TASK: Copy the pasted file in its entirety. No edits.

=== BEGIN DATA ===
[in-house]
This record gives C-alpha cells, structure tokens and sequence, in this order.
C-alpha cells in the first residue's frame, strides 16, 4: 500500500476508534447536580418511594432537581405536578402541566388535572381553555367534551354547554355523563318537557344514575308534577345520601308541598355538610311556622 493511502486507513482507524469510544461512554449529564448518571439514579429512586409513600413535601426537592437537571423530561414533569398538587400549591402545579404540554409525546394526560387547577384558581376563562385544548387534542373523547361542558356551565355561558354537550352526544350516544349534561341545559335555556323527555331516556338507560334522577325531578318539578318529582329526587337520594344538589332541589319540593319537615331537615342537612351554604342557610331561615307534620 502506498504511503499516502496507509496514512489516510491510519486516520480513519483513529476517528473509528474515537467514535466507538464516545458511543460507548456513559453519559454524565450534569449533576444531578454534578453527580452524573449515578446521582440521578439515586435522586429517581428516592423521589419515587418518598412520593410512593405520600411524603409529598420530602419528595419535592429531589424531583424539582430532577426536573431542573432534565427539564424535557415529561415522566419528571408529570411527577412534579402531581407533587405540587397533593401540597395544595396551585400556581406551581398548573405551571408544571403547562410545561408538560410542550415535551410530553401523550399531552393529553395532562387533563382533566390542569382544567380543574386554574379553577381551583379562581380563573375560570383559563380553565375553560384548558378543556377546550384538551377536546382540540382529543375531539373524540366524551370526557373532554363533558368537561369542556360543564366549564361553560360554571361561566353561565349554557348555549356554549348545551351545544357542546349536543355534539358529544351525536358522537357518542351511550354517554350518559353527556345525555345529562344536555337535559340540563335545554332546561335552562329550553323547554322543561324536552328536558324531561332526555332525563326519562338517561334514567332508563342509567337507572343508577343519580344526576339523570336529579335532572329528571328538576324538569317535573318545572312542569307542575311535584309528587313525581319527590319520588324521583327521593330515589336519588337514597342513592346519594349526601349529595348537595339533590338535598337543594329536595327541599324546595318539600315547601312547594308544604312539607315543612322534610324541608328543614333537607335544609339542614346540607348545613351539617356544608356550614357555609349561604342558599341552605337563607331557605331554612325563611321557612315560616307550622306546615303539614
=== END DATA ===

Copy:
[in-house]
This record gives C-alpha cells, structure tokens and sequence, in this order.
C-alpha cells in the first residue's frame, strides 16, 4: 500500500476508534447536580418511594432537581405536578402541566388535572381553555367534551354547554355523563318537557344514575308534577345520601308541598355538610311556622 493511502486507513482507524469510544461512554449529564448518571439514579429512586409513600413535601426537592437537571423530561414533569398538587400549591402545579404540554409525546394526560387547577384558581376563562385544548387534542373523547361542558356551565355561558354537550352526544350516544349534561341545559335555556323527555331516556338507560334522577325531578318539578318529582329526587337520594344538589332541589319540593319537615331537615342537612351554604342557610331561615307534620 502506498504511503499516502496507509496514512489516510491510519486516520480513519483513529476517528473509528474515537467514535466507538464516545458511543460507548456513559453519559454524565450534569449533576444531578454534578453527580452524573449515578446521582440521578439515586435522586429517581428516592423521589419515587418518598412520593410512593405520600411524603409529598420530602419528595419535592429531589424531583424539582430532577426536573431542573432534565427539564424535557415529561415522566419528571408529570411527577412534579402531581407533587405540587397533593401540597395544595396551585400556581406551581398548573405551571408544571403547562410545561408538560410542550415535551410530553401523550399531552393529553395532562387533563382533566390542569382544567380543574386554574379553577381551583379562581380563573375560570383559563380553565375553560384548558378543556377546550384538551377536546382540540382529543375531539373524540366524551370526557373532554363533558368537561369542556360543564366549564361553560360554571361561566353561565349554557348555549356554549348545551351545544357542546349536543355534539358529544351525536358522537357518542351511550354517554350518559353527556345525555345529562344536555337535559340540563335545554332546561335552562329550553323547554322543561324536552328536558324531561332526555332525563326519562338517561334514567332508563342509567337507572343508577343519580344526576339523570336529579335532572329528571328538576324538569317535573318545572312542569307542575311535584309528587313525581319527590319520588324521583327521593330515589336519588337514597342513592346519594349526601349529595348537595339533590338535598337543594329536595327541599324546595318539600315547601312547594308544604312539607315543612322534610324541608328543614333537607335544609339542614346540607348545613351539617356544608356550614357555609349561604342558599341552605337563607331557605331554612325563611321557612315560616307550622306546615303539614